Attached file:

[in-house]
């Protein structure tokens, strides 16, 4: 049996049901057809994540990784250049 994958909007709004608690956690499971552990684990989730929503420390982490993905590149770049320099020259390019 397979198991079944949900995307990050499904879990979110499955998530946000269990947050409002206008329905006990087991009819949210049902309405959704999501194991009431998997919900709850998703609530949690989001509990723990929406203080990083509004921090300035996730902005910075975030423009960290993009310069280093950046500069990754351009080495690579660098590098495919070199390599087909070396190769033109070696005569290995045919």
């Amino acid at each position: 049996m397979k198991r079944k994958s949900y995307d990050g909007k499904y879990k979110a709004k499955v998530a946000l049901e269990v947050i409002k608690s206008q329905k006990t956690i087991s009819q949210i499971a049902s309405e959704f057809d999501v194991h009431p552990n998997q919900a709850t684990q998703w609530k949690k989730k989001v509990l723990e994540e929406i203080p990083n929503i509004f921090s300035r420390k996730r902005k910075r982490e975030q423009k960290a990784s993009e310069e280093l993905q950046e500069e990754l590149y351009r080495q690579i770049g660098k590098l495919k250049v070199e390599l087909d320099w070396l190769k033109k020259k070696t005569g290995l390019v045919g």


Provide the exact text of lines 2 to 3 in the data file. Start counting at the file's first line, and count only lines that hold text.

């Protein structure tokens, strides 16, 4: 049996049901057809994540990784250049 994958909007709004608690956690499971552990684990989730929503420390982490993905590149770049320099020259390019 397979198991079944949900995307990050499904879990979110499955998530946000269990947050409002206008329905006990087991009819949210049902309405959704999501194991009431998997919900709850998703609530949690989001509990723990929406203080990083509004921090300035996730902005910075975030423009960290993009310069280093950046500069990754351009080495690579660098590098495919070199390599087909070396190769033109070696005569290995045919």
């Amino acid at each position: 049996m397979k198991r079944k994958s949900y995307d990050g909007k499904y879990k979110a709004k499955v998530a946000l049901e269990v947050i409002k608690s206008q329905k006990t956690i087991s009819q949210i499971a049902s309405e959704f057809d999501v194991h009431p552990n998997q919900a709850t684990q998703w609530k949690k989730k989001v509990l723990e994540e929406i203080p990083n929503i509004f921090s300035r420390k996730r902005k910075r982490e975030q423009k960290a990784s993009e310069e280093l993905q950046e500069e990754l590149y351009r080495q690579i770049g660098k590098l495919k250049v070199e390599l087909d320099w070396l190769k033109k020259k070696t005569g290995l390019v045919g």